Arif Ahmed updates on OfS work to implement new free speech legislation

Arif Ahmed discusses the OfS's work to implement new free speech legislation, including a further consultation which will be launched in the coming weeks.

Free speech is a fundamental right for everyone. Freedom of speech is at the heart of high quality education and free speech issues may affect students with all kinds of views. Our approach to freedom of speech is completely neutral about these views. We do not mind what views people have on contentious topics, and we certainly aren’t interested in ‘culture wars’. Indeed the OfS stands for the widest possible definition of freedom of speech: anything within the law. However, freedom of speech within the law does not cover illegal speech, for instance speech that amounts to illegal harassment or stirring up of racial or religious hatred.

The Higher Education (Freedom of Speech) Act 2023 received Royal Assent on 11 May 2023. The new legislation will strengthen the legal requirements placed on universities and colleges in relation to free speech and academic freedom, and it will expand the OfS’s regulatory role in this area. Most of the provisions are not yet in force. They are expected to come into force in two phases — later this year and in 2025.

We are working in a complex and fast moving space. The impact of this legislation and our regulation, including a new free speech complaints scheme, and our approach to regulating students’ unions on free speech matters, will be felt for many years.

Since I joined the OfS as Director for Freedom of Speech and Academic Freedom in August 2023, I have spoken to hundreds of people in the higher education sector including students, students’ unions, universities, colleges and their representative bodies. We are keen to hear from anyone affected by the legislation and I hope to meet with many more people in the coming weeks and months as we continue this work.

Next steps

In the coming weeks we expect to launch a further freedom of speech consultation. This will cover proposed guidance for universities, colleges and relevant students’ unions on securing free speech within the law and on publishing and maintaining a freedom of speech code of practice. At the same time, we will also consult on proposed revisions to the OfS’s regulatory framework to make reference to our new free speech functions. Finally, we will consult on our proposed approach to the recovery of costs in connection with our regulation in this area.

There will be lots of opportunities for engagement during the consultation period, and as always we are keen to hear a diversity of views.

Tell us what you think

A reminder that we are currently consulting on our new free complaints scheme that we expect to launch on 1 August 2024. Students, staff and visiting speakers will be able to complain to us about restrictions on free speech at a university, college or relevant students’ union where they claim to have suffered adverse consequences. Under our proposals, if we find the complaint justified, we may make recommendations such as changes to policies or processes or payments to the complainant. Our consultation is open until 10 March 2024.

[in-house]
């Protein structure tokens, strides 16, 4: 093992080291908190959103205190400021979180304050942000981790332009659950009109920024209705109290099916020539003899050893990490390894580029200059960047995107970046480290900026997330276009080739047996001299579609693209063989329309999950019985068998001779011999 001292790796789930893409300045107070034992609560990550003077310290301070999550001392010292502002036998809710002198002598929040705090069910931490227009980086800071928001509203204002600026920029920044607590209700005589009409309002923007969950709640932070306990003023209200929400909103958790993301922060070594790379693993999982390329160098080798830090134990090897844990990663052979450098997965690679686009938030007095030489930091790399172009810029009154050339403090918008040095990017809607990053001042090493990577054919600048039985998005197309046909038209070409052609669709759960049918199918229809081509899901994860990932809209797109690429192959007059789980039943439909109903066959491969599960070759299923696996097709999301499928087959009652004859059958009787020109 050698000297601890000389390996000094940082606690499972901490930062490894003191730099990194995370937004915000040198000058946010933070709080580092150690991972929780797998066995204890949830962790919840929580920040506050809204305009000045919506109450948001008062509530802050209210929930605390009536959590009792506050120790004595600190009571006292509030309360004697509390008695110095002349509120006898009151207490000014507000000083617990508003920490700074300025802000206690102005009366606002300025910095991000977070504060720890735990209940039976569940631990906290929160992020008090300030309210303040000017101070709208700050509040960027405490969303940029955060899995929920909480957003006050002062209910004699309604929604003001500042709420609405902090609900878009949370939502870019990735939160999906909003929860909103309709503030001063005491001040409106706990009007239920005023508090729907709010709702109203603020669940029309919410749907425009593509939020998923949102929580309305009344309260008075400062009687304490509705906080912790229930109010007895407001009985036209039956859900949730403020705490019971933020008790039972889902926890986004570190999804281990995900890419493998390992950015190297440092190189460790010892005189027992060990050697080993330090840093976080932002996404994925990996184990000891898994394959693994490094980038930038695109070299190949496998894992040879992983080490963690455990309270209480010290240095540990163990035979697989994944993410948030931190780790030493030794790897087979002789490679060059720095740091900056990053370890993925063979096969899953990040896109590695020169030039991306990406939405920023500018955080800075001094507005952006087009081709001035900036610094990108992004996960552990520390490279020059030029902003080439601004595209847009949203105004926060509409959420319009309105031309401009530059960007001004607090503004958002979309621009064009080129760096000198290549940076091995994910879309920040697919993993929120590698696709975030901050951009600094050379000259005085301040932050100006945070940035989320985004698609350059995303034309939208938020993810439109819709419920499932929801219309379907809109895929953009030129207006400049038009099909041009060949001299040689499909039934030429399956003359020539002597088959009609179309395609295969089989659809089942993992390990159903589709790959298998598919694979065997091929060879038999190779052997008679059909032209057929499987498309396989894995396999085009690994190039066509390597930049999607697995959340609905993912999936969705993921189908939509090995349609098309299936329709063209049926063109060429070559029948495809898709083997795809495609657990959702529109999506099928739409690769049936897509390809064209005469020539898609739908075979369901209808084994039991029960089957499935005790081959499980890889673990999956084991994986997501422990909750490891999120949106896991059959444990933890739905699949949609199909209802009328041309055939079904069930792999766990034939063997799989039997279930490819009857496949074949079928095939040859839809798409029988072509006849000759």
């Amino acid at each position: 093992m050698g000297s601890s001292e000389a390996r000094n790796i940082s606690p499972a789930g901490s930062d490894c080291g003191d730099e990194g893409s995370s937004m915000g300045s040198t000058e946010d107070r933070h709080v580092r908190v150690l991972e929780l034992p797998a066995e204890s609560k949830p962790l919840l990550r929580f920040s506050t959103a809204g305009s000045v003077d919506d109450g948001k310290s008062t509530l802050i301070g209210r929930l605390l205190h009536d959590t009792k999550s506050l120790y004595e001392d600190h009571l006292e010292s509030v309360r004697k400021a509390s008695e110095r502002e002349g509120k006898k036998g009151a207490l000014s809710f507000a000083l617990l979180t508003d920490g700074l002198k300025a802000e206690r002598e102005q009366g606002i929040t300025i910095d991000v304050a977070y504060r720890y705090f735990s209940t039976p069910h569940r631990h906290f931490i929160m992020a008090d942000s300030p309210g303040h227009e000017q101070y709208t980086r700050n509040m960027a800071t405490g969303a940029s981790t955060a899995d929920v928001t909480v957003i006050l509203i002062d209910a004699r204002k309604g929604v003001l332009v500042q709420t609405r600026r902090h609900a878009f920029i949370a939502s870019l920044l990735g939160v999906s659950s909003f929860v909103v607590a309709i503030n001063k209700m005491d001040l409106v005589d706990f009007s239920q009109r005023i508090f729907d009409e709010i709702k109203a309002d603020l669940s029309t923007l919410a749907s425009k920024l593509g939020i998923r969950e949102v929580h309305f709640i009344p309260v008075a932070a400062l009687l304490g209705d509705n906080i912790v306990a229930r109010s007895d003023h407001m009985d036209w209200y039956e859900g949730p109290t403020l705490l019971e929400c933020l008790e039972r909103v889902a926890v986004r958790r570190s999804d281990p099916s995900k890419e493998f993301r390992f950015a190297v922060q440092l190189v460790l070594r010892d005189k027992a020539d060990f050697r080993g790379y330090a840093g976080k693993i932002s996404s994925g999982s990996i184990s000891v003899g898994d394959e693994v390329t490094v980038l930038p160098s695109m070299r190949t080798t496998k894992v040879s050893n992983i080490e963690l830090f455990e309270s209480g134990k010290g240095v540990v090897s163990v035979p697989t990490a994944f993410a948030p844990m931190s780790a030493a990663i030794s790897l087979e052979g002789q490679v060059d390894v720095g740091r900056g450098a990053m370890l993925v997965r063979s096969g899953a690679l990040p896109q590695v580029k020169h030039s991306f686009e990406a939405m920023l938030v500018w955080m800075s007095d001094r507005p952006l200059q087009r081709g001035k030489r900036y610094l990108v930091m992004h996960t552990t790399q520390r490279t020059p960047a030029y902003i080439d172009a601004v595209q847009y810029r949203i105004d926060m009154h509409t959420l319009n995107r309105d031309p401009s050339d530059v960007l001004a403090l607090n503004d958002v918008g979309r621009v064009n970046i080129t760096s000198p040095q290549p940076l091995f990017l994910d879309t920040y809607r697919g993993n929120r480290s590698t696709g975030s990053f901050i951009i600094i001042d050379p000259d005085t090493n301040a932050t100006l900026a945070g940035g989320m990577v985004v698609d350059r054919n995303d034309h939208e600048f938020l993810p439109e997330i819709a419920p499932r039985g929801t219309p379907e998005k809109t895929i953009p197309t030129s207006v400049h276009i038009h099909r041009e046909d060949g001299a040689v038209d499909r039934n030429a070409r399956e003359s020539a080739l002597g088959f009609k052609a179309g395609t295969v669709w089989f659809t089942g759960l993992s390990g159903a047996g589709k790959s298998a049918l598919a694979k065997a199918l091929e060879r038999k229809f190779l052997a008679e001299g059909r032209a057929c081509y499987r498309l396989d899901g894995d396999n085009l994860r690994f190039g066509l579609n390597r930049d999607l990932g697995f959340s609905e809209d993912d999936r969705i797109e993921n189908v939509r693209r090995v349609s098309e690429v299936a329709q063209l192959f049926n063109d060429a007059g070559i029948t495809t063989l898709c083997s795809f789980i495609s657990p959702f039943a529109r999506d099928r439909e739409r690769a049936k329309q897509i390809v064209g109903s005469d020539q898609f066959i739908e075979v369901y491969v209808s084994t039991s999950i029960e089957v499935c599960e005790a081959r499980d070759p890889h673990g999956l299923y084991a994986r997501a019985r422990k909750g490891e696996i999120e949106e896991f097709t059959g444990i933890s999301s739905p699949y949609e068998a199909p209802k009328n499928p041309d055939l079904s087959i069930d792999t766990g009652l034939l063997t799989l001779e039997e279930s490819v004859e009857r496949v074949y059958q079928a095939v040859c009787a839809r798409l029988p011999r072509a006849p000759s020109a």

Examples of potential free speech concerns

A politics undergraduate wants to write a coursework essay defending a position on a controversial topic. The professor refuses to let them write the essay or marks the essay down because the professor opposes the position put forward. This could raise free speech concerns and could possibly be the subject of a free speech complaint by the student, according to our consultation proposals.

A university is about to sign a lucrative collaborative contract with country A. Dr Z, who works at the university, is proposing to conduct research bearing on the human rights record of A's present government. The university pressures Dr Z to drop it. This could raise academic freedom concerns and could possibly be the subject of a free speech complaint by Dr Z, according to our consultation proposals.

We have also been developing our proposed approach to the regulation of students’ unions in relation to their new free speech duties. This will be the first time the OfS directly regulates students’ unions and we expect our new role to take effect from 1 August 2024. We’re consulting on our proposals and this consultation is open until 17 March 2024.

Thank you to everyone who has helped inform our thinking so far and attended one of our webinars. It’s really important that we hear from students and there’s still time to register for our webinar for students on 29 February 2024. There’s also a webinar on 6 March 2024 which is open to everyone. We expect to have published the outcomes of our consultations in the coming months. For now, we look forward to hearing from you.


There are no comments available yet. Be the first to leave a comment.
Leave a comment
Published 22 February 2024

Describe your experience of using this website

Improve experience feedback
* *

Thank you for your feedback